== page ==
Richard Pryor once famously joked that cocaine was Gawd’s way of telling you you have too much money.
Richard Pryor never saw an athletic director fire a coach with a 67-26 record, just months after giving him a pay raise that will net a $16 million buyout.
What a time to be alive, eh?
Dana Holgorsen, with maybe the greatest response to a fan on a radio call in show:
“… definitely some perceived deficiencies” deserved every bit of “… and do not bring up that man’s name ever again” it got in response. Dana, you go, girl.
As Mencken famously said once, “No one ever lost money underestimating the intelligence of the American public.”
This chick makes Harvey Updyke look like a piker.
And you thought nobody west of the Rockies gave a shit about college football. The Utes won, fortunately.
This is your college football administrator’s brain on drugs.
Urban Meyer has been contacted by Nebraska as the team continues its process of determining candidates for its head coaching vacancy, sources told CBS Sports on Saturday. It was not made clear whether Meyer was asked about his interest in holding the job.
Nebraska athletic director Trev Alberts went out of his way this week to caution that names mentioned in connection with the opening may not necessarily be candidates for the position. As such, Meyer may have been contacted as an outside source to vet other potential candidates for the position.
I exaggerate, of course. I’ve never heard that Alberts is a drug addict.
Seriously, why would anyone in their right mind consider Corch for a head coaching job after the bang up work he did in Jacksonville? For that matter, given that his last reference led to Addazio getting hired by Colorado State, why would anyone seek out his hiring advice?
Eh, don’t answer that. Purely rhetorical questions. Besides, part of me wants to see Nebraska do it, just so I can enjoy the flame out in three years. Like day follows night.
Shit, now this made me laugh out loud:
A source told ESPN that the general feel among the presidents and chancellors on the call was that the college sports leaders have left too much money on the table by not implementing a new playoff before 2026, perhaps as much as a half-billion dollars. Much of the obstruction to the 12-team playoff appears to have dissipated, as media day comments from multiple leaders revealed some of the obstacles now appear to have been more performative than grounded in reality.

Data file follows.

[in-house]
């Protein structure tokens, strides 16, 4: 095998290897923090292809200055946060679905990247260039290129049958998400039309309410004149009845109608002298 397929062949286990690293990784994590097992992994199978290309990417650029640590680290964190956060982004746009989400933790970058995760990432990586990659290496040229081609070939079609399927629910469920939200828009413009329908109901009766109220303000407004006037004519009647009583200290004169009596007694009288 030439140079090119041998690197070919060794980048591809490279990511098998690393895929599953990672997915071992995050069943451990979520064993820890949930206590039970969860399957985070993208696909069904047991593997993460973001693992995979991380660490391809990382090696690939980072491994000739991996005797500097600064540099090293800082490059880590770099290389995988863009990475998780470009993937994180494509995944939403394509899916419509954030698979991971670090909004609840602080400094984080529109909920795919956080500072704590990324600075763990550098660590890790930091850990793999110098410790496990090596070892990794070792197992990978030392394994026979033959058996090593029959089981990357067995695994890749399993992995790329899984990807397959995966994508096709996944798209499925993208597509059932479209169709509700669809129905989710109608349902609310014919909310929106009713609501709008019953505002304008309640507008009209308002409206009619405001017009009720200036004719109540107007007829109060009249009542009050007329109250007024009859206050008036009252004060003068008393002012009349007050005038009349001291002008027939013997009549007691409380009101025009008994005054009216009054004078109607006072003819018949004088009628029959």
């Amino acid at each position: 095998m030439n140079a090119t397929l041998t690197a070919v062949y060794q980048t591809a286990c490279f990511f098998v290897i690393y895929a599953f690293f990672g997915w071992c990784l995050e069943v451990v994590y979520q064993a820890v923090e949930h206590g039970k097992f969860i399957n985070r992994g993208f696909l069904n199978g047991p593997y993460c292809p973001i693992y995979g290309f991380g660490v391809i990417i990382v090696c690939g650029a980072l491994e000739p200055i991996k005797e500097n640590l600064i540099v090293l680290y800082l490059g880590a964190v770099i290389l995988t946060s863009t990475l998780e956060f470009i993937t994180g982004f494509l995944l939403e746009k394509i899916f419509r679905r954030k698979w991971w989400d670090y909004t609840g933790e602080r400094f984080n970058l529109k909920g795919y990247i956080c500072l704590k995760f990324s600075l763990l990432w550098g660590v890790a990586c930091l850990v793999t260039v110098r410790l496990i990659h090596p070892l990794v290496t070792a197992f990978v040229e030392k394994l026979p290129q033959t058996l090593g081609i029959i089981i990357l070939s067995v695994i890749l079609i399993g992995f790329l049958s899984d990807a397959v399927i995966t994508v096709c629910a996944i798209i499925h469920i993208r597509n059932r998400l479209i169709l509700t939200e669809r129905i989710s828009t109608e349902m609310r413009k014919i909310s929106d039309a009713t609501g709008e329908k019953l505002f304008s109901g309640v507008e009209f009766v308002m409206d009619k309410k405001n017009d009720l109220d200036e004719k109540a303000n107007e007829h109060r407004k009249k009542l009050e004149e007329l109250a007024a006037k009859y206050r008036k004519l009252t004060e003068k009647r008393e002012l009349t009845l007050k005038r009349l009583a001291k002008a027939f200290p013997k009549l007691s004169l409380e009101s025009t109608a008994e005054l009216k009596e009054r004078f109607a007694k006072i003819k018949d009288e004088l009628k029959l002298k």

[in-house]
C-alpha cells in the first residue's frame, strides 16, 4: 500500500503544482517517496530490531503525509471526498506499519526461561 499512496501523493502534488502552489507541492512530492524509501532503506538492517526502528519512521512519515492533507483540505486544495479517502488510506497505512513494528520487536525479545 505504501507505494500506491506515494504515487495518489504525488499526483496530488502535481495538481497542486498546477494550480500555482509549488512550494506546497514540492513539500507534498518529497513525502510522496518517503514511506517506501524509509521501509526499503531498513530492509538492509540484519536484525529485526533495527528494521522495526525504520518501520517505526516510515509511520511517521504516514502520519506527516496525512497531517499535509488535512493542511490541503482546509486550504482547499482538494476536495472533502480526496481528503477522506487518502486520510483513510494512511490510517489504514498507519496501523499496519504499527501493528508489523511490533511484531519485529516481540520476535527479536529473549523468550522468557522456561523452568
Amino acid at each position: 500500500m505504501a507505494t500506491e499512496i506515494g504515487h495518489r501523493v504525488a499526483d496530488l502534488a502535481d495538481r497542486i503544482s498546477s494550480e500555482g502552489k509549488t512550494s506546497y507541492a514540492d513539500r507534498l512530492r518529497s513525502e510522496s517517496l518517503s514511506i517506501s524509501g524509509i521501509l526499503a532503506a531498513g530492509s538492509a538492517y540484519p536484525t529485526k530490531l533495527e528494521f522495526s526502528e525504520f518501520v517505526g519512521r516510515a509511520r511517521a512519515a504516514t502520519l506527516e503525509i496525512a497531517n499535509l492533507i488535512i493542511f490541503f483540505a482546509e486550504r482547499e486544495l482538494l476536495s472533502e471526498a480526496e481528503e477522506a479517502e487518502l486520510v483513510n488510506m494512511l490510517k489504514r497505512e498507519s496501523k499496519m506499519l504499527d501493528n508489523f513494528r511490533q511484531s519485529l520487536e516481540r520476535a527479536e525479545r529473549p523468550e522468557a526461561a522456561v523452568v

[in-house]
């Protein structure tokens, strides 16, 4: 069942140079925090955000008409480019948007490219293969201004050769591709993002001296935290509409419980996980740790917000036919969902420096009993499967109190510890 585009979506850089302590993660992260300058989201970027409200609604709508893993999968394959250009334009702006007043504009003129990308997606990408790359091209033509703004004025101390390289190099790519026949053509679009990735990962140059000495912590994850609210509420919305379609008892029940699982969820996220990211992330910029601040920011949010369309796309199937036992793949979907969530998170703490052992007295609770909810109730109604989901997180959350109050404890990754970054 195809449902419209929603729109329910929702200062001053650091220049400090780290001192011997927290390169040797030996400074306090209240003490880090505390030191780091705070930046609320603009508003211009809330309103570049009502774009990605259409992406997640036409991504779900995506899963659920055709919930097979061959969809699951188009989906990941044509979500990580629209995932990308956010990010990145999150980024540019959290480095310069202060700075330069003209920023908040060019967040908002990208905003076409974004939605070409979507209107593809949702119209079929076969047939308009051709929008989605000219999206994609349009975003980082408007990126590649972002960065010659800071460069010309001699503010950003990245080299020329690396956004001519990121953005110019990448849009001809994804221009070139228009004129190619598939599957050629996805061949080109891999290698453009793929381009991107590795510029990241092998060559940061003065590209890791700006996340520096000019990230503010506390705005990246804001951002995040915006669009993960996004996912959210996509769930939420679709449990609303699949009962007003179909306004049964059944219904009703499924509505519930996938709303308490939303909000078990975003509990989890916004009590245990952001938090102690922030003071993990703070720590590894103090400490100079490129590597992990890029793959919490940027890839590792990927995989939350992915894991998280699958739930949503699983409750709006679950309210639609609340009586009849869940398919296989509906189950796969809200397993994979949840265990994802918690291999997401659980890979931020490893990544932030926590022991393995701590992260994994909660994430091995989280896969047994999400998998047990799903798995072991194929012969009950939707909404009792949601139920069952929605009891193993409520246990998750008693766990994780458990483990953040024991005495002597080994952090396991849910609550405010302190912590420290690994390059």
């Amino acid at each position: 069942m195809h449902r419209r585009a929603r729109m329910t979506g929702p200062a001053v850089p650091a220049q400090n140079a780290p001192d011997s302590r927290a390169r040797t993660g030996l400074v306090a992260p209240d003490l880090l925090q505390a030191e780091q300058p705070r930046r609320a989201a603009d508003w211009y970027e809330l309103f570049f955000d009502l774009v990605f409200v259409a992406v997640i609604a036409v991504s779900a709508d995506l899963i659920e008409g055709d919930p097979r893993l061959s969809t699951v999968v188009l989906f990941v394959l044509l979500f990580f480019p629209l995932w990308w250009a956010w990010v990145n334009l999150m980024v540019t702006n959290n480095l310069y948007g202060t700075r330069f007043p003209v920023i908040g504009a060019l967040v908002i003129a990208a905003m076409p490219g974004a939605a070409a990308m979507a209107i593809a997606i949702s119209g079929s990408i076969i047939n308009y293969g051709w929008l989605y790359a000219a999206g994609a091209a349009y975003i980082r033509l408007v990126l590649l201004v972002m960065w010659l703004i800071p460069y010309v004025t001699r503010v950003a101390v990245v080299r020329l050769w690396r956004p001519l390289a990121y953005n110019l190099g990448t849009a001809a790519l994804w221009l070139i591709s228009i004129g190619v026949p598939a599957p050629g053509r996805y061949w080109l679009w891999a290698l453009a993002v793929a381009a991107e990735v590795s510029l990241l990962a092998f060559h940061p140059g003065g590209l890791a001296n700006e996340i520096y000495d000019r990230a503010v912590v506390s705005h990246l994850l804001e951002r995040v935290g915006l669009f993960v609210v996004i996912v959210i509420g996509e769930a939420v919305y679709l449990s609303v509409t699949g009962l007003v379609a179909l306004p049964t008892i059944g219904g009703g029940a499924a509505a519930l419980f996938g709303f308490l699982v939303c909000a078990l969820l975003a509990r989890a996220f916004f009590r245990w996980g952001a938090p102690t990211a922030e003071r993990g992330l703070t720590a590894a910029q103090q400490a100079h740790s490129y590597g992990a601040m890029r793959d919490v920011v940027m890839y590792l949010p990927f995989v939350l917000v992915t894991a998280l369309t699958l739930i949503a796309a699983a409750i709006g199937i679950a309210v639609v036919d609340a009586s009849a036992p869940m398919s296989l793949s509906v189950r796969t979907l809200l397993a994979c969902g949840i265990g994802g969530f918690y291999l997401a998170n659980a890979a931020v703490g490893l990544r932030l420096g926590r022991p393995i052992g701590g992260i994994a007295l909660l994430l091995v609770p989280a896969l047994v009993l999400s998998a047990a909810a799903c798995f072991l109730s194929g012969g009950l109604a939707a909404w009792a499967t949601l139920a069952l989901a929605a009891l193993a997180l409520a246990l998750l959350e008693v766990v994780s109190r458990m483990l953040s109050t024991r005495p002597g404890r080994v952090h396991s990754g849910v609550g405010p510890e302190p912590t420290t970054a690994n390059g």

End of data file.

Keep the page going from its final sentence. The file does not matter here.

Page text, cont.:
These people are too much. We definitely aren’t getting the college sports leaders we deserve.
This is so spot on.
Not that the suits care…
Meanwhile, from Clemson:
What’s pathetic is that the Manning family doesn’t have the money to pay for Arch’s vacation.
Turns out you can put a price tag on freedom.
Spending over 300 million dollars to wind up getting your ass handed to you by the Supreme Court of the United States sounds like it could be the basis for one of those Mastercard “Priceless” ads. I kid, but it’s appalling to think what that money could have been used for if the NCAA didn’t have its head inserted so far up its ass.
Tell me you haven’t paid attention to the Alston decision without telling me you haven’t paid attention to the Alston decision.
“NIL … is a good thing. And actually, that part of it is going well on our campus,” Barta told broadcaster Gary Dolphin on the university’s “Fight for Iowa” podcast that was released Thursday. “But what has happened is it is now being used for recruiting inducements. That was never intended. It still is against the rules, but it’s blatantly being abused.”
Barta met with other NCAA powerbrokers recently in Scottsdale, Arizona, to work on charting the course for college athletics.
Repealing the one-time transfer permit wouldn’t affect incoming freshmen’s ability to score a big NIL deal. But, in Barta’s opinion, doing so would help stabilize the wild roster movement that is taking place on a lot of major-college campuses.
“You don’t have to lose your scholarship. But you must sit out a year. Because we can control that,” Barta said. “And that I think would slow down the (NIL) deals, because a booster isn’t going to offer a student-athlete a big sum of money if they know they have to sit out a year.”
Congratulations, genius. You’re
taking notes on a criminal conspiracy describing a textbook antitrust violation. Lawyers across the country are shaking their heads.
This guy is the AD at a P5 university and once served as the front man for the CFP selection committee. Jesus, where do they find these people?